March 19, 2018

Sheats Goldstein Residence

Jackie Treehorn

The Sheats Goldstein Residence is a house designed and built between 1961 and 1963 by American architect John Lautner in Beverly Crest, Los Angeles, just a short distance from the Beverly Hills border. The building was conceived from the inside out and built into the sandstone ledge of the hillside; a cave-like dwelling that opens to embrace nature and view.

The house is an example of ‘American Organic Architecture’ that derives its form as an extension of the natural environment and of the individual for whom it was built. Lautner, an apprentice of Frank Lloyd Wright, sought to create unique structures that solved the challenges of their sites. Continue reading

March 12, 2018


Princeton Engineering Anomalies Research Lab

Precognition (Latin: ‘acquiring knowledge’), also called ‘prescience,’ ‘future vision,’ or ‘future sight’ is an alleged psychic ability to see events in the future.

As with other forms of extrasensory perception (ESP), there is no reliable scientific evidence that precognition is a real ability possessed by anyone and it is widely considered to be pseudoscience. Specifically, precognition appears to violate the principle that an effect cannot occur before its cause. Continue reading

March 1, 2018



webring is a collection of websites linked together in a circular structure, and usually organized around a specific theme, often educational or social. They were popular in the 1990s and early 2000s, particularly among amateur websites.

Webrings are seen by some as a relic of the early web of the 1990s. When the primary site that managed web rings, was acquired by Yahoo, ‘ring masters’ lost access to their webrings and the web ring hubs were replaced by a Yahoo page. By the time Yahoo stopped controlling in 2001, search engines had become good enough that web rings were no longer as useful. The site was still active in the mid-2010s. Continue reading

February 28, 2018

Bal Tashchit

Judaism and environmentalism

Bal tashchit [bahl tosh-keet] (‘do not destroy’) is a basic ethical principle in Jewish law. Deuteronomy 20:19–20 forbids cutting down fruit trees to assist in a siege.

In early rabbinic law however, the principle is understood to include other forms of senseless damage or waste. For instance, the Babylonian Talmud applies the principle to prevent the wasting of lamp oil, the tearing of clothing, the chopping up of furniture for firewood, or the killing of animals. In contemporary Jewish ethics, advocates often point to bal tashchit as an environmental principle.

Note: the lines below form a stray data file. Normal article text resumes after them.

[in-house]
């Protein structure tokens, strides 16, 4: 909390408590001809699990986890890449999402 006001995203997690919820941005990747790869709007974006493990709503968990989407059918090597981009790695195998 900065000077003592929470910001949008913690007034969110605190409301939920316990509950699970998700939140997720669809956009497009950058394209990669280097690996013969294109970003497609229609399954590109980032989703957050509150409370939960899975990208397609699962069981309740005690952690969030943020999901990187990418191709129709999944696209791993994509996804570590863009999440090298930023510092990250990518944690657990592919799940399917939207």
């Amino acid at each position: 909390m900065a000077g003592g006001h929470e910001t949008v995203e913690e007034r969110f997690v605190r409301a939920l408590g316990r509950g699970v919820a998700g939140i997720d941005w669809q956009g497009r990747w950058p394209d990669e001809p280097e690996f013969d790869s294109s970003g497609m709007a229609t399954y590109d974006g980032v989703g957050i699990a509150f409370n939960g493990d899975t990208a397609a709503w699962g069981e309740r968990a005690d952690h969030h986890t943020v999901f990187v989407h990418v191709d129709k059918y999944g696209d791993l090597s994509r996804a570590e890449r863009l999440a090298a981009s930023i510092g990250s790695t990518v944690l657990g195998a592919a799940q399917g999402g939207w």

February 19, 2018

George Foreman Grill

Foreman Grill

The George Foreman Lean Mean Fat-Reducing Grilling Machine, commonly known as the George Foreman Grill, is an indoor, electrically heated grill manufactured by Spectrum Brands. It is promoted by former boxing champion George Foreman. Since its introduction in 1994, over 100 million George Foreman grills have been sold worldwide.

The Lean Mean Fat-Reducing Grilling Machine, as it became known, was introduced in 1994 and promoted with distinctive infomercials which featured Foreman. A combination of his affable personality and the unique features of the product made it a huge success. Such was the popularity of these infomercials that Foreman’s famous tagline, ‘It’s so good I put my name on it!,’ is now part of popular culture. In Asia, the grill is endorsed and promoted by both George Foreman and Jackie Chan. Continue reading

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February 15, 2018


Miracle at the New Meadowlands

In sports, a choke is the failure of a sportsperson or team in a game in a situation where maintaining their performance is highly important.

This can occur in a game or tournament that they are strongly favored to win, or in an instance where they have a large lead that they squander in the late stages of the event. It can also refer to repeated failures in the same event, or simply infer an unexpected failure when the event is more important than usual. Continue reading

February 10, 2018

Mafia State


The term mafia state is a political buzzword to describe a system of government that is tied to organized crime, such as when government officials, police, and/or military take part in illicit enterprises. The term mafia is a reference to any organized crime groups strongly connected with the authorities.